6. The day I quit my first and only salaried job after university will forever remain in memory. I can perfectly relate to your feelings. I felt burned out after a short 18 months. I thought it was the long hours, later I realized I just wasn't cut out for a corporate career lifestyle. The hours, the schmoozing, the networking, the career-management, the pressure, the stress.

    Remember the day when you quit. Remember how you feel, it may be a very unique moment in your life. I was both scared and excited, it was a sunny day, walking out to my car on the final day I had goosebumps. "Is this the right thing to do?" "My god, I burn down all bridges behind me, do I know what the hell I am doing at all?" "So I toiled away at university for 5 years to throw away my first job after 18 months?".

    Funny thing is: Once I created my own company I probably worked double the hours at times (all nighters, red eye-weekends with 3 hour sleep etc.) but heck, what a difference it makes when you do something you truly love and are passionate for. It doesn't feel like work. It feels like breathing. And that's the biggest piece of advice I can give anybody. If you want to become self-employed and start a business, then do not look around what area of the economy is now "hot", or where a lot of your friends make a lot of money (selling homes, yachts etc. in 2006). Figure out a field where you are or can become passionate. Where you either are or can become somewhat of an auto-didactic expert. A lot of love for what you're doing (amongst other things) can create the right foundation for a business. A lot of everything else (capital, business plan, nice office etc.) without any passion is (IMO) a recipe for mediocre results.

    Marc Veyrat never finished culinary college, he never learned to be a chef, he was fired/quit twice. Yet through a mad-man like passion for food and cooking he created one of the world's most praised restaurants, winning 3 Michelin Stars and 20 out of 20 points in the Gault Millau Guide. Compare this guy with legions of uninspired wanna-be restaurant owners who think dining out is easy money so they start one or two restaurants and quickly go out of business within 24 months, without ever creating a single unique dish.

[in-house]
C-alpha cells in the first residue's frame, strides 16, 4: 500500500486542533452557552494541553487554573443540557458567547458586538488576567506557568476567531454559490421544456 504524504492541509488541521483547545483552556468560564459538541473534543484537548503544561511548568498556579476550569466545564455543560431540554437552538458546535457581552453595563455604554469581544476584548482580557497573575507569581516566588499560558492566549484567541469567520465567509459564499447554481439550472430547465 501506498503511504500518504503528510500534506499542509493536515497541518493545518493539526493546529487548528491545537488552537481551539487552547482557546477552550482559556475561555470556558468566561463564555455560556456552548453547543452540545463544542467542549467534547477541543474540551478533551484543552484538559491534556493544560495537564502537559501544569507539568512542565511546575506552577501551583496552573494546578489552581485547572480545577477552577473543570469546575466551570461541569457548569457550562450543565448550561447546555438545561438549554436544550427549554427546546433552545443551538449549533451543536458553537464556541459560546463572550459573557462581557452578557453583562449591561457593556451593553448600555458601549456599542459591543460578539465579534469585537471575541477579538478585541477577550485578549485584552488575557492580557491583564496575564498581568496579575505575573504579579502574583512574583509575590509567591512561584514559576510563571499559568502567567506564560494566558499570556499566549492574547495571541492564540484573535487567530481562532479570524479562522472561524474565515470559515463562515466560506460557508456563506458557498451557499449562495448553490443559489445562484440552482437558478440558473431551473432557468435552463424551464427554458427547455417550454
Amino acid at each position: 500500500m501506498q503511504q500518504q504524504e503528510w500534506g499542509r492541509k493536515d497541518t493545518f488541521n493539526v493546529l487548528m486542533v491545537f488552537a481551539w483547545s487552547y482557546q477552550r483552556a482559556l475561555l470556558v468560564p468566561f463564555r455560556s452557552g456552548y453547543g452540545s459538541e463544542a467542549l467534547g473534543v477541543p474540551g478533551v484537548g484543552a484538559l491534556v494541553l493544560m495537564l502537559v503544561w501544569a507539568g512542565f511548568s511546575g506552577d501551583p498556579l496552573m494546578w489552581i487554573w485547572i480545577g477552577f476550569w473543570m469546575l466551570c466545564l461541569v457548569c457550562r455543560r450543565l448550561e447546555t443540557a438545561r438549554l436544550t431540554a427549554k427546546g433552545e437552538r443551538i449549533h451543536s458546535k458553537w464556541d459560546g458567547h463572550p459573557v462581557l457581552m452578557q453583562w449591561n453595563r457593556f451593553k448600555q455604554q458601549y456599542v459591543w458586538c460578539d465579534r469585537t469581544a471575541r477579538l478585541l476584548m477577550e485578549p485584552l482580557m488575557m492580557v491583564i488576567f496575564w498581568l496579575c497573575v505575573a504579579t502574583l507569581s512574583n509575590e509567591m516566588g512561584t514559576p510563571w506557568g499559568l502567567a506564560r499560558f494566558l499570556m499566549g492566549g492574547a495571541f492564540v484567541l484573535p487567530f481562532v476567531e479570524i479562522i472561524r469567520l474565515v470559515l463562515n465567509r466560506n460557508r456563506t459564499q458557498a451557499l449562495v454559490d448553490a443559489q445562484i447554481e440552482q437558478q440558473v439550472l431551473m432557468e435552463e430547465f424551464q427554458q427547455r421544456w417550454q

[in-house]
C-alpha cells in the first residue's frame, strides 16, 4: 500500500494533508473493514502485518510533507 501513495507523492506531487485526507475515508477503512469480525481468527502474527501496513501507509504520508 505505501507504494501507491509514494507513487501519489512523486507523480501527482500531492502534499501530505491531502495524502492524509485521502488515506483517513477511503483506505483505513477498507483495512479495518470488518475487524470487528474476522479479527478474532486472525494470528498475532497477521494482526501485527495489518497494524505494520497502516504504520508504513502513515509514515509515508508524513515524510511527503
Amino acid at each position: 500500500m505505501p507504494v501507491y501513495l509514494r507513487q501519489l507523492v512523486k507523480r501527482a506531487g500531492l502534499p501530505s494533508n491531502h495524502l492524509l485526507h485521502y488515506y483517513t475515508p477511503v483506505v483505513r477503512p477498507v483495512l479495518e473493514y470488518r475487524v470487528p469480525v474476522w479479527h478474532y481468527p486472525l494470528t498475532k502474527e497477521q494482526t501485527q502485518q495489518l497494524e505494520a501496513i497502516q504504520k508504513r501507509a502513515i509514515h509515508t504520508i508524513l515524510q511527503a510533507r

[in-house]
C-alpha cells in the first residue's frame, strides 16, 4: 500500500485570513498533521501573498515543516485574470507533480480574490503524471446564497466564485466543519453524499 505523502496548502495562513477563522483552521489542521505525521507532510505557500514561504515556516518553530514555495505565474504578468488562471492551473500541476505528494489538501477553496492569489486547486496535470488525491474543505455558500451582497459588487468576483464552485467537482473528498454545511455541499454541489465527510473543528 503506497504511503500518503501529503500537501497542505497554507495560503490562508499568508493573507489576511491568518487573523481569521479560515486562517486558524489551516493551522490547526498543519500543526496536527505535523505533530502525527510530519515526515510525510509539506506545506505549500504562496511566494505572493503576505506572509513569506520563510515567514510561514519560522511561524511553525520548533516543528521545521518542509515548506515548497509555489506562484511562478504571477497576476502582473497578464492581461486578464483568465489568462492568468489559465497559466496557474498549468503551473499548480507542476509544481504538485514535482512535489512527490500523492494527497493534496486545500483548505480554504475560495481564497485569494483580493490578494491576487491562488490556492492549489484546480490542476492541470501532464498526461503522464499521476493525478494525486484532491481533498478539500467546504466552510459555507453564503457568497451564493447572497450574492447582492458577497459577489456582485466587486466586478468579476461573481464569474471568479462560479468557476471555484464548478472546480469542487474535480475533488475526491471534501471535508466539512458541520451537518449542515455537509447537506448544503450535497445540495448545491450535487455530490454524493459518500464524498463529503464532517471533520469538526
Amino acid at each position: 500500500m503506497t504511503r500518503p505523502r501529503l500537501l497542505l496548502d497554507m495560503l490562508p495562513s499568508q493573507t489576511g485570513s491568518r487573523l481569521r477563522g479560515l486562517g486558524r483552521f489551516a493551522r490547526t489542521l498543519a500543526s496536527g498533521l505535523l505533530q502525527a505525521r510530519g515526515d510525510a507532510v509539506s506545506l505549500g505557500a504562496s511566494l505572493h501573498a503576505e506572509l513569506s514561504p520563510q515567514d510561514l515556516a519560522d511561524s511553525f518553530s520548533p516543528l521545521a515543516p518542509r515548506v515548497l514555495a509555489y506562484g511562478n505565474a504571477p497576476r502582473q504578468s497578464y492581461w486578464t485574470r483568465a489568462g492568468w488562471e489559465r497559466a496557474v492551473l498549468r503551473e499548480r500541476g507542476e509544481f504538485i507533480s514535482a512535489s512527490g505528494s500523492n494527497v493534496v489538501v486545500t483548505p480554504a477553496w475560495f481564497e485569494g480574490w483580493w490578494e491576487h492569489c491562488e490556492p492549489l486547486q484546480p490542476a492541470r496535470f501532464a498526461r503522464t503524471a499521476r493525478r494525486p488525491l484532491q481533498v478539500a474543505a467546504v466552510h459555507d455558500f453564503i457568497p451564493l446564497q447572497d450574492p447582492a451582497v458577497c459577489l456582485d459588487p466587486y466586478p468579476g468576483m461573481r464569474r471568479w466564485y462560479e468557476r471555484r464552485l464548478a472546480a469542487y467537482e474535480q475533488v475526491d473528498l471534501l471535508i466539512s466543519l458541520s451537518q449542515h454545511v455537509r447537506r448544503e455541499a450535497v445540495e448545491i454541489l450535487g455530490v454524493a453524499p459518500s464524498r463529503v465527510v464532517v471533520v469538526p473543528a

Good luck.
  7. Truer words have rarely been spoken. When you find something you love, it almost never feels like work.

    Personally, I rarely feel like I'm "working". I'm just doing what I would normally do, except at a different place than my living room.
  8. copa8


    brings back memories. resigned back in 2002. traded unsuccessfully for ~3 years. went back to corp world to recharge bank account. now am ready to quit again. mental/physical well-being taking a hit. dept downsized from 11 to 3...workload more than tripled.
  9. It depends. As a trader, you still follow the 9-5 type schedule of the markets, so it does feel like a job. The obvious benefits are there, but they all come at a risk.
    Starting your own company or venture depends on the type, as it could be more meeting & phone oriented with flexible schedules or a lot of work. The freedom is something you feel but often you may find yourself enslaved to your business. It becomes like an addiction.

    You need to look within yourself and figure out what you want. You may simply need a change of environment. You may not have the characteristics to work for yourself, this is something you need to explore.

    BTW, are you an investment banker?
  10. Your chance of finding financial freedom are tiny

    You will soon find that being employed longterm is better than being unemployed longterm

    Can you try to go "part time" for less money? You got vacation you could take? Can you request a short term leave, to refresh?

    Look for another job.

    What would happen if you did NOT come in from 5am to 10 (assuming pm). When people work that many hours, they tend to become very inefficient - long lunches, or talking/chatting a lot to others, etc.

    #10     Jan 6, 2010